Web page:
Net Neutrality and Projekt Neptun
The internet has become the single most important tool for the dispersion of information for both Projekt Neptun as well as for our customers. Internet access is essential for students of all fields to access libraries and archives, to check their grades, to collaborate, and to upload their seminar papers. Similarly, we at Projekt Neptun prepare and communicate our Neptun Waves primarily over the net and during the few weeks we actually sell devices, any interruption in our line of communication to our customers would be fatal. Net neutrality, a principle the US famously abandoned last year, is supposed to ensure that our and your access to the internet will not be blocked by artificial obstacles.
What is net neutrality
Net neutrality mandates that all data sent over the internet should be treated equally. This means that data sent by Alice should not be prioritized over the data sent by Bob, neither by speeding Alice’s data up nor by slowing Bob’s data down. Although this principle might sound simple, there are lots of subtle ways in which it can be broken: An ISP (Internet service provider) may slow down a 3rd party’s video streaming service, making it unusable, with the claim that it puts too much strain on their network, while letting the IPS’s own video streaming service run without such interruptions. Or an ISP might delay text messages coming from the customers of a competing ISP to “encourage” these people to switch networks. A third option, which is widely popular with Switzerland’s mobile carriers, is to partner with companies in a process that is called “zero rating” to exempt said company’s data from any data limits for their customers cell phone plans. Zero rating gives companies that can afford to partner with ISPs a substantial advantage over those which cannot, since their services suddenly stop counting against a cell phone user’s precious data allowance.
All these options of slowing down, speeding up, or not counting data give ISPs a huge amount of power over how people can use the internet. Additionally, large companies that can afford the special tolls imposed on their access to their customers are much less affected by broken net neutrality than start-ups and small companies that are just entering the market. ISPs claim that net neutrality stands in the way of innovative new services and threatens their further investment into the infrastructure of the internet. However, both these claims have yet to materialize in actual facts.
The legal situation in Switzerland
Net neutrality is not part of the Telecommunications Act (Fernmeldegesetz), which governs telecommunications services in Switzerland. However, several of the larger ISPs in Switzerland have agreed on a voluntary code of conduct which is supposed to make any regulations by the legislator unnecessary. Naturally, this code of conduct is far off from actual net neutrality and its voluntary nature requires that Swiss internet users put their entire trust into the promises of their ISP. For 2018, a revision of the Telecommunications Act is planned, which may include a renewed attempt of putting net neutrality into law.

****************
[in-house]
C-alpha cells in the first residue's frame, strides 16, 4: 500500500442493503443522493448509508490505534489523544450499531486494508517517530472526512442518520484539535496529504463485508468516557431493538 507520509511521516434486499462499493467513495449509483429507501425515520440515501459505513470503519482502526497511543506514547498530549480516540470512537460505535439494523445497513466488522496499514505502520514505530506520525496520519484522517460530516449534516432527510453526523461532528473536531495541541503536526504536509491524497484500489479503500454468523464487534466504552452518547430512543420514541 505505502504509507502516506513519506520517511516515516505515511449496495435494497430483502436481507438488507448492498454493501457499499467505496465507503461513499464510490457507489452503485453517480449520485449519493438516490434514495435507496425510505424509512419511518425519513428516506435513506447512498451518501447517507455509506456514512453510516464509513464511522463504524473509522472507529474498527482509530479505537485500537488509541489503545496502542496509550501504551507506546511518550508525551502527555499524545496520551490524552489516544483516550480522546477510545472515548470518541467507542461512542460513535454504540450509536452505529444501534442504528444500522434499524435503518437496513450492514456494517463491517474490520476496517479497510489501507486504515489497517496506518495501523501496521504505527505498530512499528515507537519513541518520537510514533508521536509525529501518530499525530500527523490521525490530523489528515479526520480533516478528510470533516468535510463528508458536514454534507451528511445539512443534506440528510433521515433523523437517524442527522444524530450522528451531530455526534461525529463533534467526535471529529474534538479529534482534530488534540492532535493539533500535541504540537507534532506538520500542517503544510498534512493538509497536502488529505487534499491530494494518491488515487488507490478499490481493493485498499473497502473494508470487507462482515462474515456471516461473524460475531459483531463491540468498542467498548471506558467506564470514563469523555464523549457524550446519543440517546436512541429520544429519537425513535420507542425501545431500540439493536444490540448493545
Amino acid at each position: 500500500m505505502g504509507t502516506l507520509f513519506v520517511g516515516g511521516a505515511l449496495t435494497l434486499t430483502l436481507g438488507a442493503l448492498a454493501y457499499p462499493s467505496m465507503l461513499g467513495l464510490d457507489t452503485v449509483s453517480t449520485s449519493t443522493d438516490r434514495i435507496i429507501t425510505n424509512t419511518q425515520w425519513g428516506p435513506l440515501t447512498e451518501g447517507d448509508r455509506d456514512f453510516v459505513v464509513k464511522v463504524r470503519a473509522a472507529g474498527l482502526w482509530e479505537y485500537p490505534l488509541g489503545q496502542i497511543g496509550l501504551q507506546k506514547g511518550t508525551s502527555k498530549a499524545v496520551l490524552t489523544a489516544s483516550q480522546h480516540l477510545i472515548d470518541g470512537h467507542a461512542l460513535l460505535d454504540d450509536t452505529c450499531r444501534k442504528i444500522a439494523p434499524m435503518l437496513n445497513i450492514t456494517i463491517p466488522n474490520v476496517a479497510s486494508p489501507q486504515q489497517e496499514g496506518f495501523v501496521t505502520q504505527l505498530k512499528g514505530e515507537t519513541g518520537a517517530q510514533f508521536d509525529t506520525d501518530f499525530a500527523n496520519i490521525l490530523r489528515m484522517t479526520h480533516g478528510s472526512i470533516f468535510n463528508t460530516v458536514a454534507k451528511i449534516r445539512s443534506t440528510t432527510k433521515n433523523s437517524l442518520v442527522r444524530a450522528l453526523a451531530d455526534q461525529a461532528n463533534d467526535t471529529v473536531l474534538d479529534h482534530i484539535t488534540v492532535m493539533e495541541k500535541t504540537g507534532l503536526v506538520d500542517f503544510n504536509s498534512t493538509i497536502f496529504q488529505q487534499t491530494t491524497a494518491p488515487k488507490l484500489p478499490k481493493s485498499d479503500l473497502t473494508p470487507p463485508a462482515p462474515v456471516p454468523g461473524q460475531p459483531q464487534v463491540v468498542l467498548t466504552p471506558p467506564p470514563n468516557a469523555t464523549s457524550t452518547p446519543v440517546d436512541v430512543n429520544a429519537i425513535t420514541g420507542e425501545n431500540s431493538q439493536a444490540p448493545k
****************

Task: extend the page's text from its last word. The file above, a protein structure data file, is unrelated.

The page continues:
The concerns for Projekt Neptun
Projekt Neptun offers depend heavily on our customer’s unhindered access to our website. During the Neptun Waves, even small interruptions like our website loading slowly can badly affect our customers’ experience during their visit. That is why we optimize our website and server infrastructure to handle the load during those two busy months in autumn and spring. In theory, however, since we are not the only ones trying to create special offers during those months, an ISP may suddenly decide to slow down our access to our customers, either to privilege their own competing offers, or to charge us an additional fee to remove the roadblocks. The big IT retailers in Switzerland may be able to afford such a fee, but Projekt Neptun, as a non-profit foundation, is certainly not. Naturally, this is an extreme example of what could happen in an internet without net neutrality and such actions would almost certainly be met with a heavy political backlash. Nevertheless, the last few years have shown that some ISPs have used their power in more subtle ways and their code of conduct does not curtail this behavior in any way. Therefore, Projekt Neptun supports the idea of non-discriminatory internet access which will continue to allow us to offer the special deals to students and employees in higher education in Switzerland at the beginning of each semester.